My brother-in-law later claimed that he needed a new printer anyway, and that he was under a deadline, and very stressed, and the physical release of stomping that printer to death was therapeutic and enabled him to return to his work with a clear mind. Sure, Bob, whatever you say. But there is a lesson there: sometimes you need to walk away from a problem entirely, if for no other reason than to clear your head. Take a walk, take a break, talk about something else for while. Take a nap, even. The folks who need this problem fixed NOW will understand, right? OK, so they won't. Sneak out the back door.
So what do you do when you come back from that empowering sabbatical and you still have no clue? No hunches, no insights, just a big empty space where the ideas are supposed to be?
I'm serious. Look, logic has failed you. It hasn't really, because we both know that you have missed something, misunderstood something, and so on. You've tried listing everything out on 3 by 5 cards and shuffling them to see relationships you might have missed. You've tried explaining the whole thing to your cat (who wouldn't tell YOU how to fix it even if she did know), but you are still dead in the water. Something in your logic is wrong, is not what it seems. You've made a mistake, boopy, and we both know it, because if you hadn't, this problem would be solved by now, wouldn't it? Are you ready to admit that yet? OK, good, so go ahead and do something dumb, something that you already know will not work. "What's the point?", you ask, making that face you always make when you think I'm the one with no clue.
Here's the point: we've already established that your logic is faulty somewhere. If that's the case, and it surely is, why do you still suffer under the delusion that you know what actions are dumb and pointless? Since we know that you plainly don't really understand the nature of the problem, how can you be so darn certain that doing whatever to the thing-or-morackety won't clear everything up? It probably won't, but you might get lucky, or at least you might learn something that will help you see why your thinking isn't getting to the solution. Besides, you need to do something. Sitting there with your jaw hanging open isn't adding to your "clever guy" credits. Still no ideas? Sheesh, do I have to do all your thinking for you?
OK, how about this: is there any way to simplify or isolate the problem? In a way, that might have been why my subconscious wanted that Mac server shut off. If I did realize that the server was a new addition, I also knew that the network used to work without it. So maybe it still could. So shut off the new thing. For the same reason, I usually carry a little five port network switch in my tool bag. If I run into something on a network that just makes no sense whatsoever, I sometimes isolate a few machines on their own little lan just to see what happens when everything else isn't hooked up to them. Or I might run down to Radio Shack and buy a little router and put a few machines on a different subnet. None of this may help at all, but if I'm getting nowhere anyway, why not?
Hardware people understand the value of isolation and simplification. If a machine doesn't boot, or crashes, disconnect it from the network, and start pulling cards. Pull everything that isn't absolutely needed to boot. If the problem goes away, start putting things back in, one at a time, until the problem comes back. The same thing applies to software: if you have a program that crashes, try to write the smallest possible program that still crashes. Strip out everything until you are left with the handful of lines that exhibit the problem.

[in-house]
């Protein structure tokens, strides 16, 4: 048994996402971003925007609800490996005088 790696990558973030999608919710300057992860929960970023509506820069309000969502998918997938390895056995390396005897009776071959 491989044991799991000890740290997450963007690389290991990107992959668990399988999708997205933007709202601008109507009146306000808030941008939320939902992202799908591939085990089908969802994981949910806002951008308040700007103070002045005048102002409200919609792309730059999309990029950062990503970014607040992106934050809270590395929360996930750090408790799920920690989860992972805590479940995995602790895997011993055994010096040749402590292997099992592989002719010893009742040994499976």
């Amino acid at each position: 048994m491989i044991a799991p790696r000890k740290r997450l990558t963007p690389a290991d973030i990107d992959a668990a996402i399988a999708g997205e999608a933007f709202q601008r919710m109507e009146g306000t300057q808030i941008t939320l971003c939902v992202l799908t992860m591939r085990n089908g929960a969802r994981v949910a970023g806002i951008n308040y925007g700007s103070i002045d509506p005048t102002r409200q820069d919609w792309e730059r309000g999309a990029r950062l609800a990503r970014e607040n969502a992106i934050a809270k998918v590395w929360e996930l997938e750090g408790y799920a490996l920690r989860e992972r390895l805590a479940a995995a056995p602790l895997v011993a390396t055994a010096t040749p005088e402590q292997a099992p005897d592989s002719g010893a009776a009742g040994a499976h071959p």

But still.. sometimes none of this helps. Maybe we just don't have enough information. We can't know everything, can we? Moreover, not all problems have solutions. A dead goldfish remains dead no matter how badly we want to change that fact for the benefit of a sobbing three year old. As Scotty said to Kirk, "I'm an engineer, not a miracle worker". Ignomious failure is part of trouble shooting, and you just have to get used to it. You don't know everything, and you never will. Mix that with the small errors and mistakes that we all make, and the wollapalooza bonehead moves that we are bound to do at least now and then, and there it is: we're only human. We will sometimes fail.
I don't like failing. Who does? It ticks me off, and especially so when a later review reveals that I was a bit lazy, or careless, or had forgotten something important that I should have remembered. I also get annoyed with myself when the failure was due to lack of knowledge or skill that I should have possessed. "You never really did understand quantum mechanics, and NOW look what that's cost us!". Well, maybe I wouldn't beat myself up for that, but you get the idea. There's only so much time in our lives, but it's easy to look back and think you could have done better. There was plenty of time to study source code instead of eating breakfast every day.
Yeah. And while we're on the subject, let's get it all out. No point beating yourself up halfway. You ARE lazy, incompetent, wasteful, not worth anything at all, plainly unintelligent, incapable of contributing anything useful, not qualified, and very close to stupid. And let's not forget clumsy, forgetful, malicious, petty, cruel - oh, my, you are a most wretched sort, aren't you? No wonder the printer still isn't printing - it is your moral failings that prevent it from being fixed!
Wait, I have a better idea. It's not your fault, it's the stupid people who designed the operating system. The idiots have made a proper mess of it, no wonder you can't fix it. It is they who are the fools, they who have caused this misery, this printing hell for the fine employees of Amalmagated Widgets, Inc. They should be sued, but we all know that they have bribed all the judges. There is no Justice!
OK, do we all feel better now? True, the printer still is stubbornly producing no pages, but wasn't all that venting helpful? A breath of fresh air, and I'm sure the people who say you look a little scary right now are just kidding. Deep breaths, deep breaths. Oh look, what's that? Is that cable unplugged? Ohh..
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More Articles by Tony Lawrence © 2011-03-08 Tony Lawrence
The idea of "work, then get paid" has been deeply ingrained in our culture by employers who want to limit their risk. Well, I like to limit my risks also. I like to get paid before I do work. (Tony Lawrence)